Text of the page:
Earlier this week, Mike Tyson shocked fans when he posted a frightening video of himself working out his boxing skills and then ending the video with, “I’m Back.” Former rival Evander Holyfield would soon release a similar type of video and shout the same thing at the end of his video.
Twenty-three years after Mike Tyson bit off a piece of Evander Holyfield’s ear, the boxing greats are in talks to stage a third fight for charity, according to The Sun.
“I would do that! Yes, I want to fight Mike Tyson,” Holyfield told the newspaper. “I can definitely handle him. … But Mike would have to want to do it as well.”
Holyfield, 57, who last fought in 2011, said he is ready to go, too.
“I don’t have anything against Mike personally, the thing is I think it would be good for the sport and even though boxing is a rough sport, we can show people we can come together,” Holyfield said. “If we do this fight it would be great. I can still shoot the jab, I can still shoot the shots, but not like a killing thing, ‘I’m going to hurt you, I’m going to show you that I can knock him out’.
“Mike is looking sharp, but I’m in very good condition and shape physically and mentally. And if the money is right, too, then let’s get it on.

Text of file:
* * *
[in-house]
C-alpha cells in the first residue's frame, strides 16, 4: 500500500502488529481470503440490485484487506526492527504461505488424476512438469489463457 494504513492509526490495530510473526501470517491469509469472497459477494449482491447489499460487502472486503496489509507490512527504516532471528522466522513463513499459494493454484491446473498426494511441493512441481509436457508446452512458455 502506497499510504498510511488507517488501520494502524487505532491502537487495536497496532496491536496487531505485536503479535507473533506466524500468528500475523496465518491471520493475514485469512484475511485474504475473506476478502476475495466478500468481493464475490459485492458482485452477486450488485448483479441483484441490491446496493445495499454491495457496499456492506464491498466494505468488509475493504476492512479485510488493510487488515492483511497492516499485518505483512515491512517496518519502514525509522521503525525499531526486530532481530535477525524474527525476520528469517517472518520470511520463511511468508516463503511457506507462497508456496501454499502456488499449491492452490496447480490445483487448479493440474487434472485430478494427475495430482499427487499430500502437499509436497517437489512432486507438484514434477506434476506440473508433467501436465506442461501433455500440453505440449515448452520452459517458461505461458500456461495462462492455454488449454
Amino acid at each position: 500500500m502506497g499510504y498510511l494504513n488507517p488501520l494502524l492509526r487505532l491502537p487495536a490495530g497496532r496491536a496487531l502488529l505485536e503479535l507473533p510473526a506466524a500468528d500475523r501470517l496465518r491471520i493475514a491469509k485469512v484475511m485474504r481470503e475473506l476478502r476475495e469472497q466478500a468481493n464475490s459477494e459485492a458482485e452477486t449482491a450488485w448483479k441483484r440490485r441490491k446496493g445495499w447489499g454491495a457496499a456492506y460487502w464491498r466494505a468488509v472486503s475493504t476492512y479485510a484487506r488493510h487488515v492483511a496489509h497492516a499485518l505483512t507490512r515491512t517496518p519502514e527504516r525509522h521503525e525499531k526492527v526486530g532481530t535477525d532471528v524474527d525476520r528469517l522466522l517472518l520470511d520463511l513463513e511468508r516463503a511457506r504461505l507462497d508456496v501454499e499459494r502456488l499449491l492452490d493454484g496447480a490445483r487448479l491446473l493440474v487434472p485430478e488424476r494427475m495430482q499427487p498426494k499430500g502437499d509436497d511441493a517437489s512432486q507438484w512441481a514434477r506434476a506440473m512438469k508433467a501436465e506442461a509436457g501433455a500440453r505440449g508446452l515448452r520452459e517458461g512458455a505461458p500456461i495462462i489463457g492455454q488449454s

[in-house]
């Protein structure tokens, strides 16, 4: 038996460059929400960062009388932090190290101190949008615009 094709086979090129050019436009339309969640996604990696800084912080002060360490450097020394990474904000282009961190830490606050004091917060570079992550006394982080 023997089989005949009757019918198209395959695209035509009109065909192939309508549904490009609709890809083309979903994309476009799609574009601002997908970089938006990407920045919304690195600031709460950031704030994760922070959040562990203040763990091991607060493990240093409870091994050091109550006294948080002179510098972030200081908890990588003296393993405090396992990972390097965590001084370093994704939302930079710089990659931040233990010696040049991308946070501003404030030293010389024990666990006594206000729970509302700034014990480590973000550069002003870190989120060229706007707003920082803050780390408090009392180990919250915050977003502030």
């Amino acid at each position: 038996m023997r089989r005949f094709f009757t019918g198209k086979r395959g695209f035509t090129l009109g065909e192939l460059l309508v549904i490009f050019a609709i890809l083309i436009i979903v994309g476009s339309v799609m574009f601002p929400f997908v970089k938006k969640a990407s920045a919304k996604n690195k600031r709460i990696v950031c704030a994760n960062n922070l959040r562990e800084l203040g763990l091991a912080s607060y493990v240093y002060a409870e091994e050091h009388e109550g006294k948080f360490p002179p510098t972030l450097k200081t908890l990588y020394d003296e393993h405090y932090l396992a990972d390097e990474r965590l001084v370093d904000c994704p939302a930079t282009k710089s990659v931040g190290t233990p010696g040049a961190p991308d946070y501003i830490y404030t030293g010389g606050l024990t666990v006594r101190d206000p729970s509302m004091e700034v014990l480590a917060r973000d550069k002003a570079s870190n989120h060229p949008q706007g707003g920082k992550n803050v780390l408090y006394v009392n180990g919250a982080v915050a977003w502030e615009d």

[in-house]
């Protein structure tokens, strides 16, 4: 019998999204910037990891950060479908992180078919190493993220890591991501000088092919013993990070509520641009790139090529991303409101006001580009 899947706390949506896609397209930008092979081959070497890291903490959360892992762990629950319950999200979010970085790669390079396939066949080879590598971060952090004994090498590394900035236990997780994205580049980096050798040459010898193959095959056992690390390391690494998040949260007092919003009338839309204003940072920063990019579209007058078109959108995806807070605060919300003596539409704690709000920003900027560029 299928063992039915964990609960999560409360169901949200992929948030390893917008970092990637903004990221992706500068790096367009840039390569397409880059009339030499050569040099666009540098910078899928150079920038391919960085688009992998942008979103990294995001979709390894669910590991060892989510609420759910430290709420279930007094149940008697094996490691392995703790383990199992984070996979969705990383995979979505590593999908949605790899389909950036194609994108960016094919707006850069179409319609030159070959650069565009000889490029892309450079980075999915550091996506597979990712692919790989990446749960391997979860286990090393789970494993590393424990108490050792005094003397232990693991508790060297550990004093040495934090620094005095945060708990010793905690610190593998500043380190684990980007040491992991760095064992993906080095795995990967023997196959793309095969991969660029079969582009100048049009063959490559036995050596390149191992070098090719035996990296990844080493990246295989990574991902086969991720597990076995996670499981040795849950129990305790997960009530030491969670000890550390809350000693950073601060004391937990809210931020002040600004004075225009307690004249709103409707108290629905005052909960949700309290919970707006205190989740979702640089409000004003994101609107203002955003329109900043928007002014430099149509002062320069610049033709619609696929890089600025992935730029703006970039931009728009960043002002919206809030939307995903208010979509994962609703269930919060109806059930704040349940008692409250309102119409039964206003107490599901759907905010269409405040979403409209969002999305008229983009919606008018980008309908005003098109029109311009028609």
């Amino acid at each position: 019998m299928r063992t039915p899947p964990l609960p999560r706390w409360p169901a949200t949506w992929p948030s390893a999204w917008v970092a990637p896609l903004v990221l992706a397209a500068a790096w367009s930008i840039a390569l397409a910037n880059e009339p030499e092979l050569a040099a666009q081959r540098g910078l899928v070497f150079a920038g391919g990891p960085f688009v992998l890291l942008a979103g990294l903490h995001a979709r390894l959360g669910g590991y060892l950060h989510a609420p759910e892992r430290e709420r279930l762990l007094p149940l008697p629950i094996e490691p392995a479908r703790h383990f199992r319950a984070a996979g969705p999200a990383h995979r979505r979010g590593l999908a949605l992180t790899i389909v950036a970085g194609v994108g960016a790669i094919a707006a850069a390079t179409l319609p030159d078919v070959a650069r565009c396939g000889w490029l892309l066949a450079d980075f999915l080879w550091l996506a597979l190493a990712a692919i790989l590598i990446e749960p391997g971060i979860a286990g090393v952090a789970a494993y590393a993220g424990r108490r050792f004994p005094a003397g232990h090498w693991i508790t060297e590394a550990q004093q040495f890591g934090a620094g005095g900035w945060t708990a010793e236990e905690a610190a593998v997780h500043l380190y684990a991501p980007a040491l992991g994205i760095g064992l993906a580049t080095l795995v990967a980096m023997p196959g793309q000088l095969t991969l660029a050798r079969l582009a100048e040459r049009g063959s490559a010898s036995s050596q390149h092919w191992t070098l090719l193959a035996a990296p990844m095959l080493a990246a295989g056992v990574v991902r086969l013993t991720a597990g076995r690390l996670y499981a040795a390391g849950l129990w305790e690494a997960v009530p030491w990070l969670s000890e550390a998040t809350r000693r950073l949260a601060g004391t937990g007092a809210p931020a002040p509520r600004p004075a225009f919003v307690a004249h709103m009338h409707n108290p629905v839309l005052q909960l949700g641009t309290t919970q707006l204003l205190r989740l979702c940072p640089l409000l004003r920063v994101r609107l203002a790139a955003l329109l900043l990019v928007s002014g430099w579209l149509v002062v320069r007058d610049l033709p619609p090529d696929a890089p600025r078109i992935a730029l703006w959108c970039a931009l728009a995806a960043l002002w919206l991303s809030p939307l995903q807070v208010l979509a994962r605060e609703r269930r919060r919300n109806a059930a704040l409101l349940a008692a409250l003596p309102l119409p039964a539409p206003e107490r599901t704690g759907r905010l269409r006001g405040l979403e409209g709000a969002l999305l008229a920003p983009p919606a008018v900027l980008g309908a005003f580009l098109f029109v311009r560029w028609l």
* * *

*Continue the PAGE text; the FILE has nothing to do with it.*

“I know he’s getting offers from all types of people. Since we have both announced a comeback, a fight between me and Mike would definitely be the fight people want to see.”
However, boxing promoter Eddie Hearn has characterized the whole thing as “irresponsible.”
“I would probably like to see it but I feel, is it a bit irresponsible to let a 53-year-old legend back in the ring?” Hearn asked according to British Boxing Television.
“I had a message from someone saying they wanted to talk to me about Mike,” he continued. “He looks pretty dangerous. What’s compelling is could he actually go back in at 53 and do some damage? But should we be encouraging that from an all-time great?”
“There’s a fine line—and I’ve crossed it a couple of times—between integrity of the sport and entertainment delivering numbers” he concluded. “Our job is to deliver numbers for broadcasters but we have to keep it as close to the right mark as we can.”
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